Bleeding since starting pill


Hello, I have two questions. One is that I am 25 years old and I started taking birth control pills,(estrostep fe), around March and I stopped in May. I started taking them again in July on the first day of my period, which was July 1st. My period usually lasts about five to six days, but it never stopped. I have been bleeding for two weeks now. It’s not heavy. I am what you would say bleeding lightly or spotting. I can never get in touch with my doctor. My question is should I continue to take the birth control pills, because I do not know if this is normal? Also, I went to the doctor and he claims I have chlamydia, but I did not have any symptoms.


Last Updated: July 12, 2013
Dear April

This website is dedicated to getting the message out that there are methods of family planning that do not require the use of drugs or devices. Estrostep Fe, like all other birth control pills, is a chemical that is meant to temporarily sterilize a woman as long as she is taking it. This is what it is meant to do, but drugs are never perfect and always have some toxic effect. Irregular bleeding is a very common unwanted effect, since the pill causes an unnatural state of hormone levels in the body, upsetting the natural cycle of uterine build-up and bleeding.

Here are some other unwanted effects:

1. DEATHS: Birth control pills (and other hormonal contraceptives) carry many serious risks such as heart attacks, blood vessel diseases, blood clots, stroke, and gallbladder disease. There are also reports of eye damage, liver tumors, and cancer of the breast and reproductive organs. They may cause increased blood sugar, blood pressure, and “bad” cholesterol levels.

2. WEIGHT GAIN, SWELLING, DEPRESSION, AND LOSS OF SEX DRIVE: Birth control pills have other frustrating side effects such as fluid retention, breakthrough bleeding, and spotting. They can worsen migraines, and change vision with contact lenses. They can increase irritability, depression, weight gain, and reduce sex drive. These side effects are quite common.

3. SEX IS CHANGED: Contraception interferes with the action of sexual intercourse. Hormonal contraception changes the quality of vaginal fluid to a drier, less lubricative fluid. Barriers block the direct skin-to-skin contact that lovers crave. Any contraception separates the natural connection between human bonding and new human life.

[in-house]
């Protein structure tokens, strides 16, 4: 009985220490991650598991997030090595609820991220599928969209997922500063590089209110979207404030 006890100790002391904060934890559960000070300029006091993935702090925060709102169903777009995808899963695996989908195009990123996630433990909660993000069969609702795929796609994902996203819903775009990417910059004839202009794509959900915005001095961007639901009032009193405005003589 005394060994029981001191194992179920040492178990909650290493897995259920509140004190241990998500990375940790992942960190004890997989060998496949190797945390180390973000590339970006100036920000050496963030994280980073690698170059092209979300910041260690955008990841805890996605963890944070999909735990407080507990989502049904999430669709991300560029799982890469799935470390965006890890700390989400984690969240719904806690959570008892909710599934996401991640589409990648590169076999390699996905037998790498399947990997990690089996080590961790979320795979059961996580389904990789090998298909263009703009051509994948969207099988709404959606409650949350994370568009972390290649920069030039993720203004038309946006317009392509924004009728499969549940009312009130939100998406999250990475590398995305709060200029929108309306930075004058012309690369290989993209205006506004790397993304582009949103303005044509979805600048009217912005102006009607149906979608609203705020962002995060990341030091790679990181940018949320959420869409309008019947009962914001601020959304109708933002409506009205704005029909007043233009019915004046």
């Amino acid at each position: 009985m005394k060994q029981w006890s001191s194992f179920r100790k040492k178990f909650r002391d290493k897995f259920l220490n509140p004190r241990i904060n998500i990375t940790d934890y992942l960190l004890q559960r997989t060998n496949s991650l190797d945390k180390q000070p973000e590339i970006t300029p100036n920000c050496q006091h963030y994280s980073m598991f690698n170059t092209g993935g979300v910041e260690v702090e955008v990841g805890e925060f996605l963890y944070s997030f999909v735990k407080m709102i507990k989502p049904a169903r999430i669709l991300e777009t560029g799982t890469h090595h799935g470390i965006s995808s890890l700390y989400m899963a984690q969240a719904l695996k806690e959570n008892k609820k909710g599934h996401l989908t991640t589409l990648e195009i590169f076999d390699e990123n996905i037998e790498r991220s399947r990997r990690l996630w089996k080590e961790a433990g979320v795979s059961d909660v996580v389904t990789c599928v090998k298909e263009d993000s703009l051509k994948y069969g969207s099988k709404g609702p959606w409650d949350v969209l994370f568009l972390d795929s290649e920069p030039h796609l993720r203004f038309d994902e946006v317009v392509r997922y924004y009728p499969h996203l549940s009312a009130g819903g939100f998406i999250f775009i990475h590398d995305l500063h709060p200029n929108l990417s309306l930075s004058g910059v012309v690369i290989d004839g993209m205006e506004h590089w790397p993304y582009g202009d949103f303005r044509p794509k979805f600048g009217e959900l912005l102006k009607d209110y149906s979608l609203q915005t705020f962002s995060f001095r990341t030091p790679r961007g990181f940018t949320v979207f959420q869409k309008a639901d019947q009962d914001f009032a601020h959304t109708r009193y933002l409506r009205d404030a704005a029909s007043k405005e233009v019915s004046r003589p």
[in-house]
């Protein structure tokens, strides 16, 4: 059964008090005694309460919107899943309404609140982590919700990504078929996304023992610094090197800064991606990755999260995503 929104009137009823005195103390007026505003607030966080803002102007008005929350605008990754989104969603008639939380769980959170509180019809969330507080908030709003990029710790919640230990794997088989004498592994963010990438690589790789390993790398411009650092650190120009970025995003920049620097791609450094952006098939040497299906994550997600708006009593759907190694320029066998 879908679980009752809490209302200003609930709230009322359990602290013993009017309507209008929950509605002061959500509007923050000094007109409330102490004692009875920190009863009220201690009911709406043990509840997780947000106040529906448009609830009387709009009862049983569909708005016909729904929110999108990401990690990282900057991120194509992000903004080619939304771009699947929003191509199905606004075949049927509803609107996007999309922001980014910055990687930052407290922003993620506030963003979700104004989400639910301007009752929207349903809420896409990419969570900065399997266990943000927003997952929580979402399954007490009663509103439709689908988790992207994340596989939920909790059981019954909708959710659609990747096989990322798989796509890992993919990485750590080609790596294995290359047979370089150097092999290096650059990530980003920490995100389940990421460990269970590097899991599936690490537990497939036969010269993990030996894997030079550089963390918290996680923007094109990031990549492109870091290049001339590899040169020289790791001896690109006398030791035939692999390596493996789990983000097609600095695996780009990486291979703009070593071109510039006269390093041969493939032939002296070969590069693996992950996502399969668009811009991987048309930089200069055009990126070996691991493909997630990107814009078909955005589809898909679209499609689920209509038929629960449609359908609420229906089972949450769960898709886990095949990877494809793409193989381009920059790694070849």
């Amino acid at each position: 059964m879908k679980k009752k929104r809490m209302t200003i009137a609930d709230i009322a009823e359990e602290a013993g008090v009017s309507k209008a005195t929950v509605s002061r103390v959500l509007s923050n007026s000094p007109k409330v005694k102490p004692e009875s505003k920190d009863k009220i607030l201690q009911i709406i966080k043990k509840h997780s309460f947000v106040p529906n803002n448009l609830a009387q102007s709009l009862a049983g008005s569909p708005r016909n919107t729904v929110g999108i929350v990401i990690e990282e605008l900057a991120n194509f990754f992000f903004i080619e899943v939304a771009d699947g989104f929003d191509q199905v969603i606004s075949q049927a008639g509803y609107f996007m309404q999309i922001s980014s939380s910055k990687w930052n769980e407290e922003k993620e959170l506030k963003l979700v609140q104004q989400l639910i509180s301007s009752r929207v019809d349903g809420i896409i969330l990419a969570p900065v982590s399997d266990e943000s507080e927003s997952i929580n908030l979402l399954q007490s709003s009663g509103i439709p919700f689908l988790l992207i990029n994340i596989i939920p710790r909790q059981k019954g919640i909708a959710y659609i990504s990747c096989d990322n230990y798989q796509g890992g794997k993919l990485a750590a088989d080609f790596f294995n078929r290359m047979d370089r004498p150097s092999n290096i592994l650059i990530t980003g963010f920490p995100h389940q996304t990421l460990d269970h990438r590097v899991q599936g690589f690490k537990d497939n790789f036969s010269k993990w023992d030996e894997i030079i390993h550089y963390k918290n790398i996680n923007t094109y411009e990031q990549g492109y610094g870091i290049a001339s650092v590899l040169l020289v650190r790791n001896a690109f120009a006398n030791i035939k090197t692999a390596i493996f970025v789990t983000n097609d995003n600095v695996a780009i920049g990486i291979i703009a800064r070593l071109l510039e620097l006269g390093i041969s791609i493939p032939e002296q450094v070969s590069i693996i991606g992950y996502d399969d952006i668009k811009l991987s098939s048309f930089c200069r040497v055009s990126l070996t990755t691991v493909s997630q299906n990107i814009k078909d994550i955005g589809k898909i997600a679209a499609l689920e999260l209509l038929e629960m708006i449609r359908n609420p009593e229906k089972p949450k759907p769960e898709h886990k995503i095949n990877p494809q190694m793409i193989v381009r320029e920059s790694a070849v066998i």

4. STDs: The rate of infection from sexually transmitted diseases has dramatically increased. The introduction of the birth control pill has not stopped this. In fact, it has contributed to this. Even the number of types of serious sexually transmitted diseases has increased, from about twelve known diseases when the pill was introduced to over fifty today. The diseases themselves have changed, from easily treatable, known diseases, to more and more destructive ones – such as AIDS.

5. CASUAL SEX: The use of contraceptives has degraded relationships, making casual sex easy and generally accepted.

7. UNWANTED BABIES: Using a contraceptive as a medicine treats babies like infections and diseases.

8. SEXISM: Contraceptives degrade women. We have yet to put men through the experimentation and risks that we do with women on contraception. Birth control pills support the attitude that a woman should ideally be like a man, always ready for sex, barren. Always with the same steady hormone levels, no natural rhythms or cycles.

10. CONSTANT PREGNANT STATE: Birth control pills work by making a woman’s body function like she is constantly two months pregnant.

11. ABORTION: Many contraceptives can directly cause early abortions.

12. ABORTION DEMAND: Contraceptive use leads to a perceived need for abortion as a “back-up.”

13. HUMAN DEVALUATION: Contraceptive use causes a devaluation of human life.

As you can see in #4 above, a woman who uses a birth control pill is more likely to get Chlamydia. This is a serious infection that can do heavy damage to the uterus and other internal organs, and yet can have no symptoms. It should be treated promptly.

When a woman is faced with a decision to use birth control pills, it is a much safer choice in general to hold off on sexual relations and invest some time and effort into learning a quality method of natural family planning. This website offers many ways to help do just that.

Peter Sultana, MD

Answered By:

Peter Sultana, MD
Peter Sultana, MD, Professional Member of CANFP, is a family practice physician with training in NaProTechnology,in the Santa Rosa region.

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